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Nutrition 132: Vitamin perspectives
After talking about some aspects of nutrition, let's take a little closer look at the realm of Vitamins.
We know there are many vitamins, and we need to ensure we have enough of them in their various forms to maintain our health, but do we know anything else about these compounds? Let's take a brief tour of some of these things to get a better understanding of what is going on.
Vitamin A, which includes such things as Retinol and Beta Carotene, are used by the retinas of our eyes, which play an important role in vision. We've often heard to "eat your carrots to see better in the dark", and there appears to be some truth to this statement. As it turns out, it isn't just carrots, but many orange vegetables such as pumpkin, squash, and palm oil that are sources of vitamin A.
Vitamin B isn't just one vitamin, but several, and some often seem to get more of the limelight than others when it comes to common knowledge. From reading a cereal box, we might regularly see B1 and B2 by their chemical names (Thiamine and Riboflavin, respectively), but there's also B3 (Niacin) which in deficiency is known to contribute to Pellagra. We know of B5 as Pantothenic acid, and B6 in too low of a regular dose can contribute to Anemia (just as low iron levels can). Next up are B7 (Biotin) and B9 (Folic acid)... both names that may be more frequently encountered.
Then there's B12, or the "cobalamin" class of vitamins. There's actually three variants, cyanocobalamin, hydroxycobalamin, and methylcobalamin. B12 deficiency can lead to neural disorders and low energy. It has been discovered that there are both plant and animal sources of B12, but studies have tended to show that human physiology has a better time absorbing the animal-based B12. We only tend to need very little each day (in the microgram range), and our body can store some excess B12 in the liver, which is both a good and bad thing; good because we have a store we can rely upon, but bad in that we may be unaware, a deficiency is brewing, and it can often take months or years for a B12 deficiency to manifest itself.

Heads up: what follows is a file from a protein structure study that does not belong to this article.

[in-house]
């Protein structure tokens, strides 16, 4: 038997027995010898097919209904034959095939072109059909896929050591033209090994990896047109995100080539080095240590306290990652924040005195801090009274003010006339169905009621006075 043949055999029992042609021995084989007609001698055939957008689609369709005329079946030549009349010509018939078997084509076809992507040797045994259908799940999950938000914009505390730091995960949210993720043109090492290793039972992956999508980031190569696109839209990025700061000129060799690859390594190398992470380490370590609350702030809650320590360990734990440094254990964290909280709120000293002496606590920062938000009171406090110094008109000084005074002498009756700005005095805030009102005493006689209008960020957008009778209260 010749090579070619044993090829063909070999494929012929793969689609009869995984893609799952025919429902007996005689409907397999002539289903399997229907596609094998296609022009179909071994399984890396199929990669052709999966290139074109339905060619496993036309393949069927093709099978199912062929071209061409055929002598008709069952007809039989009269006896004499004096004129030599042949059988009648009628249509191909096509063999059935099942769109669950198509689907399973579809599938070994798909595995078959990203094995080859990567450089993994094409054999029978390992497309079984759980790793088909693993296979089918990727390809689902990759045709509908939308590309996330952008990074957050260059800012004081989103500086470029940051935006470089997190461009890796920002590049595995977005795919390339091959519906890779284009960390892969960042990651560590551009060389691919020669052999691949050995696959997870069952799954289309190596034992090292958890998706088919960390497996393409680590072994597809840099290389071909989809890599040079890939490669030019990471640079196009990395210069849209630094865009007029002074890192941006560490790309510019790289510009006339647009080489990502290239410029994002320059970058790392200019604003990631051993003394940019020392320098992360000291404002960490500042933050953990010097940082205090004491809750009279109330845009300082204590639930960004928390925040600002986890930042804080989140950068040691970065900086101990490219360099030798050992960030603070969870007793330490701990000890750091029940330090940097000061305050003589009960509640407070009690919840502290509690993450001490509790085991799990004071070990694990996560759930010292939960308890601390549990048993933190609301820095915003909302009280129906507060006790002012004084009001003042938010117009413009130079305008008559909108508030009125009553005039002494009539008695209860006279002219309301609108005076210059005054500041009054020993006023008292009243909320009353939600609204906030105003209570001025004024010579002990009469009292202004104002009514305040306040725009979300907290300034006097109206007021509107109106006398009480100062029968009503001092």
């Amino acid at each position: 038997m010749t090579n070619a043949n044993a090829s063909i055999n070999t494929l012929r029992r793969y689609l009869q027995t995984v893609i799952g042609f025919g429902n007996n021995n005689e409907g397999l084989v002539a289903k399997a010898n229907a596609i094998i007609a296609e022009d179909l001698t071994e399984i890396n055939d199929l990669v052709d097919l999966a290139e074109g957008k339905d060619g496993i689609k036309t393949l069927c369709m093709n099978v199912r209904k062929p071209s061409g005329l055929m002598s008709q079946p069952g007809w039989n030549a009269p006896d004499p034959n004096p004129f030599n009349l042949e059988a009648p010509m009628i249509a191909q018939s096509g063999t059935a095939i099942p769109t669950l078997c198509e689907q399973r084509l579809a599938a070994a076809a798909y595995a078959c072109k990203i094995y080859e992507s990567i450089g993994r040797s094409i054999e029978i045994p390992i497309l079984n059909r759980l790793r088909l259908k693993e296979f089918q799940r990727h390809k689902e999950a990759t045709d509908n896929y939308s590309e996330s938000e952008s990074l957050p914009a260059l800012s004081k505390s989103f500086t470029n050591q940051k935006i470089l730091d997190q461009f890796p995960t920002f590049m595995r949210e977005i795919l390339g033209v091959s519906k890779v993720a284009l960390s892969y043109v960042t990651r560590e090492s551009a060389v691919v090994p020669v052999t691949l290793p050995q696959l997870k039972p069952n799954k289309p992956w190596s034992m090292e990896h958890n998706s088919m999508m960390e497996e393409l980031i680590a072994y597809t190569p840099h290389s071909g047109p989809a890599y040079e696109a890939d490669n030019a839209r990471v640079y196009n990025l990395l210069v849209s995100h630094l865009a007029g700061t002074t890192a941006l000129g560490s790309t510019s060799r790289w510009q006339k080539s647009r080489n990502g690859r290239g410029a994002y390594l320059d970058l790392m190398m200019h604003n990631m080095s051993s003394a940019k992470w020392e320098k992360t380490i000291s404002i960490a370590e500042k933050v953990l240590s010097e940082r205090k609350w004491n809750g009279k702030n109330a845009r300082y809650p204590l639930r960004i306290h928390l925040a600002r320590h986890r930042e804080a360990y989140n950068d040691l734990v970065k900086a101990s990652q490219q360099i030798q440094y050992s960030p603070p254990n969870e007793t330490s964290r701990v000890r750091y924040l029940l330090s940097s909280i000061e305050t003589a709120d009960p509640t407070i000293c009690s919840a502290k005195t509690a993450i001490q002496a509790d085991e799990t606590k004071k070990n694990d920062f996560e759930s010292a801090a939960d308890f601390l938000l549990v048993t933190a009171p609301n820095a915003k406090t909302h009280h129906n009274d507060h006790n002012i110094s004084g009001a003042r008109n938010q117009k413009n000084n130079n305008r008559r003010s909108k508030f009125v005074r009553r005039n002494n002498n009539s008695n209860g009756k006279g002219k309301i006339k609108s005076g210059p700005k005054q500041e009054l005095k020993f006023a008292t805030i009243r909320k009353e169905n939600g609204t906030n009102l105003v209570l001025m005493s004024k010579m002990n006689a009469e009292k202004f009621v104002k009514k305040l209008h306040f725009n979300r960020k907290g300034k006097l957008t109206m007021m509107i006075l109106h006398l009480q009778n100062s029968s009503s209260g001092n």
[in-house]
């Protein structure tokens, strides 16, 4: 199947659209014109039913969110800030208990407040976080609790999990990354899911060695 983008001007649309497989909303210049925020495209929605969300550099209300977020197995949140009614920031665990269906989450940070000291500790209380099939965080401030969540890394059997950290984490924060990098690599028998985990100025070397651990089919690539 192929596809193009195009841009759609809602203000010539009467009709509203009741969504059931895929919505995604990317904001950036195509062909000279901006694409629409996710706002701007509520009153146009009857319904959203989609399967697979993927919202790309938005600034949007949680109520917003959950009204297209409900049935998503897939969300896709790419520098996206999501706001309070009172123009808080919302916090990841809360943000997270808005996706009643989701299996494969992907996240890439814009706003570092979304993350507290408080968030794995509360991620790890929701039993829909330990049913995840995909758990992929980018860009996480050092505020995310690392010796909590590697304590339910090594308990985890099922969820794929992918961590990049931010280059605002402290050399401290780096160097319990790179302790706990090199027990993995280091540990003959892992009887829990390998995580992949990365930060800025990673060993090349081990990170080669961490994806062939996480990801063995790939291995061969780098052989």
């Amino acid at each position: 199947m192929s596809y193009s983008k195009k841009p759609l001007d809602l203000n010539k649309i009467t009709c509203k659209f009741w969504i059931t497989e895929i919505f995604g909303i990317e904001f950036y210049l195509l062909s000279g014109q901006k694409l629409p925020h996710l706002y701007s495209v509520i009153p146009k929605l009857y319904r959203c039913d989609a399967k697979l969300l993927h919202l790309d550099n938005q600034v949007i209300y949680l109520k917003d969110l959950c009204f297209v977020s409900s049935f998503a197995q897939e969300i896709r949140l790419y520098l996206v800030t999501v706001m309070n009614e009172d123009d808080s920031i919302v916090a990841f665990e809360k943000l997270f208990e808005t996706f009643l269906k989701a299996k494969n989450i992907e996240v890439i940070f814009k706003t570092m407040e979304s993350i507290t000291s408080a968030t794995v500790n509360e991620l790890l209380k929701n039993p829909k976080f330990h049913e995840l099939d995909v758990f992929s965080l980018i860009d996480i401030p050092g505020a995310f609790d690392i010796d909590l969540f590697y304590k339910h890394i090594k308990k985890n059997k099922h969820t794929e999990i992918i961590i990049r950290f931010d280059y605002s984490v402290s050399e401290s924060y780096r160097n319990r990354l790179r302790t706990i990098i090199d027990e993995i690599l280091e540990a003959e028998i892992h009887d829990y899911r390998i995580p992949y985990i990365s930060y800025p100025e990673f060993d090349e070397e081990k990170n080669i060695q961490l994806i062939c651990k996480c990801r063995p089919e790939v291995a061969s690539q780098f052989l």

I find B12 to be a rather interesting member of the vitamin family, and I've had a lot more exposure to information on it. Vegans should pay specific attention to their B12 intake, as it is one of the nutrients that tends to be very lacking in their diet.
Vitamin C is probably the best known of the Vitamins. Known by the name Ascorbic acid, a deficiency in vitamin C leads to scurvy, the "sailor's disease" from centuries ago (before we knew what Vitamin C was and what role it played). Citrus fruits are excellent sources of vitamin C, so are many other fruits and vegetables.
Vitamin D, as I alluded to in a previous post, is actually more related to a hormone than a vitamin. While we can take vitamin D as a supplement, our bodies can actually produce it in more compatible forms from sunlight- specifically UVB light from the sun. Getting at least 15 minutes of real, unblocked sun on as much of your body as possible each day is actually a good thing, and apparently D deficient disorders like rickets are on the increase in the US, possibly due to an overprotection of the body with sunscreen and remaining indoors.
There are many more, including Vitamin E (which also seems to get a lot of mentions), Vitamin "F," which refers to the Essential Fatty Acids (the Omega 3s, 5s, 6s, 7s, and 9s, and the appropriate balance we must have between them), Vitamin K (found in green leafy vegetables), and I've even come across mention of Vitamin U (allegedly found in purple vegetables like cabbage).
But remember, just taking vitamins isn't necessarily the answer. Taking vitamins in balance with other nutrients is key, and knowing what works well with what other compounds. Nutrition can be like a never-ending jigsaw puzzle, but it is in some respects a piece of the puzzle of life.
So when you are hitting up the dining hall for a late-night snack, lunch, or other meal, try to populate your plate with something other than just processed fried foods. Stick an apple, pear, some salad greens... try to get some fruits and vegetables on a regular basis, your body will thank you.